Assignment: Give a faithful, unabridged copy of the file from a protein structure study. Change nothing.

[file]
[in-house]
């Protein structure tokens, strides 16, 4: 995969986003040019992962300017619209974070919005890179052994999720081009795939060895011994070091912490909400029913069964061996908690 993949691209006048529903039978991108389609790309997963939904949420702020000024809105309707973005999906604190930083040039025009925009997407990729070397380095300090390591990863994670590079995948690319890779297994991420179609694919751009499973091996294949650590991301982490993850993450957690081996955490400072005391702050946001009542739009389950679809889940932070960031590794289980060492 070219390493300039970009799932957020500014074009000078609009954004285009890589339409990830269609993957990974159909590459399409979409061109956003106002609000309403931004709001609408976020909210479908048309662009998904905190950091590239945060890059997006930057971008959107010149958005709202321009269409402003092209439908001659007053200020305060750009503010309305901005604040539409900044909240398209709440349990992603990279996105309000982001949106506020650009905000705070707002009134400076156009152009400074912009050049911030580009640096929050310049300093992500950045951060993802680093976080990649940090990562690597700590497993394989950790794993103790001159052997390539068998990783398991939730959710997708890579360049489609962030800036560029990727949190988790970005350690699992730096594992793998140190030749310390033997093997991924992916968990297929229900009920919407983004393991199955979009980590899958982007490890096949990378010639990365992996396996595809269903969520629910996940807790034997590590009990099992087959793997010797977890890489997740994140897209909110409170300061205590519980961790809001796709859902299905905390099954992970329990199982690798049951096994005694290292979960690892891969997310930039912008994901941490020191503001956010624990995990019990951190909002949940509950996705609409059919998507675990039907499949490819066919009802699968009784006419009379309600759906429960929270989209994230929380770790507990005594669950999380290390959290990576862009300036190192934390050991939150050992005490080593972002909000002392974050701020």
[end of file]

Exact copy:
[in-house]
């Protein structure tokens, strides 16, 4: 995969986003040019992962300017619209974070919005890179052994999720081009795939060895011994070091912490909400029913069964061996908690 993949691209006048529903039978991108389609790309997963939904949420702020000024809105309707973005999906604190930083040039025009925009997407990729070397380095300090390591990863994670590079995948690319890779297994991420179609694919751009499973091996294949650590991301982490993850993450957690081996955490400072005391702050946001009542739009389950679809889940932070960031590794289980060492 070219390493300039970009799932957020500014074009000078609009954004285009890589339409990830269609993957990974159909590459399409979409061109956003106002609000309403931004709001609408976020909210479908048309662009998904905190950091590239945060890059997006930057971008959107010149958005709202321009269409402003092209439908001659007053200020305060750009503010309305901005604040539409900044909240398209709440349990992603990279996105309000982001949106506020650009905000705070707002009134400076156009152009400074912009050049911030580009640096929050310049300093992500950045951060993802680093976080990649940090990562690597700590497993394989950790794993103790001159052997390539068998990783398991939730959710997708890579360049489609962030800036560029990727949190988790970005350690699992730096594992793998140190030749310390033997093997991924992916968990297929229900009920919407983004393991199955979009980590899958982007490890096949990378010639990365992996396996595809269903969520629910996940807790034997590590009990099992087959793997010797977890890489997740994140897209909110409170300061205590519980961790809001796709859902299905905390099954992970329990199982690798049951096994005694290292979960690892891969997310930039912008994901941490020191503001956010624990995990019990951190909002949940509950996705609409059919998507675990039907499949490819066919009802699968009784006419009379309600759906429960929270989209994230929380770790507990005594669950999380290390959290990576862009300036190192934390050991939150050992005490080593972002909000002392974050701020």